http://www.geocities.com/electionmodel/FalseRecallRebut... So which is it? Slow-drifting fog? Mere forgetfulness? Retrospective bandwagon? The answer is:
NONE OF THE ABOVE! THE NES RESPONDERS TOLD THE TRUTH ABOUT THEIR VOTE.
False Recall is based on the NES 600-sample retrospective vote survey. It was the final naysayer “Hail Mary” pass to explain the impossible 43/37 returning Bush/Gore voter split in the Final 2004 National Exit Poll. The claim was that the 600-700 polled produced a result that did not match the RECORDED vote share; the survey "overstated" support for the incumbent.
Here's why the naysayer interpretation of the survey was bogus. There was no false recall.
First, it was based on the recorded vote - not the True vote. There are millions of uncounted votes in any election. Any analysis which does not consider total votes CAST is invalid by definition. That is the fundamental FLAW in all of the naysayer "theories" used to denigrate UNADJUSTED exit polls.
Second, the individual survey MARGIN OF ERROR was 4%; the deviations can vary greatly from one election to the next. As in all statistical analysis, one needs to look at the average deviation to "smooth out" the variations. It's the Law of Large Numbers. A good example of LLN is that a baseball players batting average will fluctuate greatly early in the season but converge to his TRUE average at the end as his total at bats increase.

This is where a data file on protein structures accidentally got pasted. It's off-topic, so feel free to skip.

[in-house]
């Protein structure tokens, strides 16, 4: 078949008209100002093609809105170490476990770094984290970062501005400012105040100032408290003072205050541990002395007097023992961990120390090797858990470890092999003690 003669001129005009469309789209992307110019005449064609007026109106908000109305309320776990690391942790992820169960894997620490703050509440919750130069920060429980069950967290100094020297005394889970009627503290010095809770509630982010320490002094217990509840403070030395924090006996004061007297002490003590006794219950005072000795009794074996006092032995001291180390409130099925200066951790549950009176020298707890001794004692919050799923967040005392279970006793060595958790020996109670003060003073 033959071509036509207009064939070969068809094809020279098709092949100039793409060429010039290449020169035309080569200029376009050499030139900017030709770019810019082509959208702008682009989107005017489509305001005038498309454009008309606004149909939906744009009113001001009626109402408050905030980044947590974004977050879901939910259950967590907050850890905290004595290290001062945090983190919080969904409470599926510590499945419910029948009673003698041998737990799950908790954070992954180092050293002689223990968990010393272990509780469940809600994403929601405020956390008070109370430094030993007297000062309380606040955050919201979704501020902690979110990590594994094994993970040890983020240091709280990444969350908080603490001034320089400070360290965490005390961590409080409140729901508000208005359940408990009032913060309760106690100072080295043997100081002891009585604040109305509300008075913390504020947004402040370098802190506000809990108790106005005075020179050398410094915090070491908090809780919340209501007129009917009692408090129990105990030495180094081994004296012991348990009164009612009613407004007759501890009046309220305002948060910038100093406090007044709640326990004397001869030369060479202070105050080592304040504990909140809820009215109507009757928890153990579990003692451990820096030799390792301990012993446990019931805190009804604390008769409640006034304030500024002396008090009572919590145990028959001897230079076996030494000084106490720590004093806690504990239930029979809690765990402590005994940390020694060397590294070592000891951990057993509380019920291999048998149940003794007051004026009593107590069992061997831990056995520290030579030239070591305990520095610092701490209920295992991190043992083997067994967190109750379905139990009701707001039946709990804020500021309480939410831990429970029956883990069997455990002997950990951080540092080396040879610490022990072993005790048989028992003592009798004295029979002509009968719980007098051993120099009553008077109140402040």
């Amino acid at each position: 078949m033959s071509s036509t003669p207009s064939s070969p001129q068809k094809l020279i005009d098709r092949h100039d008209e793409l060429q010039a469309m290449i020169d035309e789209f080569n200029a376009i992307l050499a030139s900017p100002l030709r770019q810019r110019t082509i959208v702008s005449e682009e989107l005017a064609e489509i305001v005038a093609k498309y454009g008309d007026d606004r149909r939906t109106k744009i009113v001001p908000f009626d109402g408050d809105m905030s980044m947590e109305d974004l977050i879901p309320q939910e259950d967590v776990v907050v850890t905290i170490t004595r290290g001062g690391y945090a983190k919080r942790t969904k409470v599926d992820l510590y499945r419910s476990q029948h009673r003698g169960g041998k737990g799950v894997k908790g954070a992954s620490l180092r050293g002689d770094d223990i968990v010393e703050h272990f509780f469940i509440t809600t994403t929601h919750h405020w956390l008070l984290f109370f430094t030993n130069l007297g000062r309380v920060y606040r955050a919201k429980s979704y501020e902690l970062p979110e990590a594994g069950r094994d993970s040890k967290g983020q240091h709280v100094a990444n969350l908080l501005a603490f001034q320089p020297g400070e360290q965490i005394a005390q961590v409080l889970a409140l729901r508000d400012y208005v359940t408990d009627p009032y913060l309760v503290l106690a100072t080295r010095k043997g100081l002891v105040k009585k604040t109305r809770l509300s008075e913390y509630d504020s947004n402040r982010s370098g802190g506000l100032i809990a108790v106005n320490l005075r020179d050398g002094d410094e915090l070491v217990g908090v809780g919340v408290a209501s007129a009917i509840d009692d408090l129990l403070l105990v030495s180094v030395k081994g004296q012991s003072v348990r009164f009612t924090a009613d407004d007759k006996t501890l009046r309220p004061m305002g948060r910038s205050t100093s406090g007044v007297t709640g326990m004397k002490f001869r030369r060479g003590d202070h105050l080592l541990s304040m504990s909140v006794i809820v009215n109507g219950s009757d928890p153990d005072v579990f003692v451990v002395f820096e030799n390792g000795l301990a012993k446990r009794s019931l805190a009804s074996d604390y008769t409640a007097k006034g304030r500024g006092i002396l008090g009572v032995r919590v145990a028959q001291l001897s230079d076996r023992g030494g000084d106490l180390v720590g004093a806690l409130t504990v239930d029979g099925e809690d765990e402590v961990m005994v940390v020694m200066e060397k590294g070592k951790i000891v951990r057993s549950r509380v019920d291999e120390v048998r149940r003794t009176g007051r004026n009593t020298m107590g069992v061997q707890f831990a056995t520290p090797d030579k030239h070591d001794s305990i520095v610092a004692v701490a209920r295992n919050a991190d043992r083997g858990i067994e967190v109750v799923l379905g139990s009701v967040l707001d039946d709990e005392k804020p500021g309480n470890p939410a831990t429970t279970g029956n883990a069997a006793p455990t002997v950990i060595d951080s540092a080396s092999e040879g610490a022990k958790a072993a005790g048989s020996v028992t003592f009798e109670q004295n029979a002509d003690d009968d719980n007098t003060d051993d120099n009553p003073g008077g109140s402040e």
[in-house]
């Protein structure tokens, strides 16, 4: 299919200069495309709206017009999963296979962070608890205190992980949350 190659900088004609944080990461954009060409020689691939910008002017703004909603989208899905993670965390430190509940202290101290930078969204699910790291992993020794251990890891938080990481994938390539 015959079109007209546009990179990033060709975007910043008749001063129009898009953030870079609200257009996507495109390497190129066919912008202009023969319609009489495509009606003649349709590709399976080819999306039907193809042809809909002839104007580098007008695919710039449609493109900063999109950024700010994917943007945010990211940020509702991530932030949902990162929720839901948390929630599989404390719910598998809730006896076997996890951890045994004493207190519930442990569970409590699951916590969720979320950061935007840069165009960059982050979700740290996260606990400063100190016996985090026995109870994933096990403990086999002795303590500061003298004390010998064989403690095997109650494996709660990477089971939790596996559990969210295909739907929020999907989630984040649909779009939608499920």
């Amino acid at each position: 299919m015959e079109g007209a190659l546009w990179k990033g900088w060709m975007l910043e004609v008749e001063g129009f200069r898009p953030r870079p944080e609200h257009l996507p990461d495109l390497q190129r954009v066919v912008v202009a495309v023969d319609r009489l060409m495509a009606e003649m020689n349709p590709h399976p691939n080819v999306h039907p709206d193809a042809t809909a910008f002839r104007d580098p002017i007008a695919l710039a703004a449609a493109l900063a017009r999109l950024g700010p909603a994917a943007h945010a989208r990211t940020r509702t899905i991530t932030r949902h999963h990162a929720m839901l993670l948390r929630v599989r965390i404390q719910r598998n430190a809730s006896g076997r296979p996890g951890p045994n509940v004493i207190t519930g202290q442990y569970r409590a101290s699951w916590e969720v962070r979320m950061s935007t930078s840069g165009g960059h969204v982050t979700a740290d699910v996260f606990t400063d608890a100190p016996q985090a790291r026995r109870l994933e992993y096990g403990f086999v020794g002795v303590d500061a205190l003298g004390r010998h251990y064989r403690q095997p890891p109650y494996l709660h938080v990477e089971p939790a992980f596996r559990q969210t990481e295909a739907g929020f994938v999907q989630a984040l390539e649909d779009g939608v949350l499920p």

This analysis will show that the retrospective votes were well within the Recorded and True Vote margin of error. The respondents told the truth. That should end the discussion right there. By not considering TOTAL VOTES CAST, "false recall" is based on the FALSE PREMISE that the recorded vote is identical to the TRUE VOTE. In the 11 elections since 1968, the average Democratic True Vote share exceeded the recorded vote by 3.7%; the retrospective Democratic margin was higher than the recorded margin in every election.
In 8 of the 11 elections, the Democratic True Vote share fell within the NES margin of error.
The average NES winning margin was 11.4% (11.4% for the Democrats and 11.5% for the Republicans).
The average Democratic True Vote winning margin was 10.0%
The average Republican True Vote winning margin was 12.4%
NES vs. True Vote (1968-2008)
The average absolute discrepancy for the 11 elections was -0.40%.
The average Democratic absolute discrepancy was -0.70%.
The average Republican discrepancy was 0.46%.
NES vs. Recorded Vote (1968-2008)
The average absolute vote share discrepancy was -1.75%.
The average Democratic absolute discrepancy was -3.30%.
The average Republican discrepancy was -0.46%